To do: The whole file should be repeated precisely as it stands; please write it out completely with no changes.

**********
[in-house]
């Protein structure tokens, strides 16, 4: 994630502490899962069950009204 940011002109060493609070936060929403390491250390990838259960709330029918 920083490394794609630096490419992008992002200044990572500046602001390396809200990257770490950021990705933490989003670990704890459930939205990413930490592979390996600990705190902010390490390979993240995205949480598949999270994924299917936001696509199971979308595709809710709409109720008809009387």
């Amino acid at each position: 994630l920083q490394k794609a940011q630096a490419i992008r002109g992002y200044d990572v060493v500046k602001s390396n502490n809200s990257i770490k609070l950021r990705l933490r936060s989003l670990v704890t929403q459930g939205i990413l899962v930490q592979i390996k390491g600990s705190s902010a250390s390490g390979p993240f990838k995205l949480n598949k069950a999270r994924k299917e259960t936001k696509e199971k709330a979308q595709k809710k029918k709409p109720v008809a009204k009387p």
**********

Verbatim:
[in-house]
């Protein structure tokens, strides 16, 4: 994630502490899962069950009204 940011002109060493609070936060929403390491250390990838259960709330029918 920083490394794609630096490419992008992002200044990572500046602001390396809200990257770490950021990705933490989003670990704890459930939205990413930490592979390996600990705190902010390490390979993240995205949480598949999270994924299917936001696509199971979308595709809710709409109720008809009387």
């Amino acid at each position: 994630l920083q490394k794609a940011q630096a490419i992008r002109g992002y200044d990572v060493v500046k602001s390396n502490n809200s990257i770490k609070l950021r990705l933490r936060s989003l670990v704890t929403q459930g939205i990413l899962v930490q592979i390996k390491g600990s705190s902010a250390s390490g390979p993240f990838k995205l949480n598949k069950a999270r994924k299917e259960t936001k696509e199971k709330a979308q595709k809710k029918k709409p109720v008809a009204k009387p």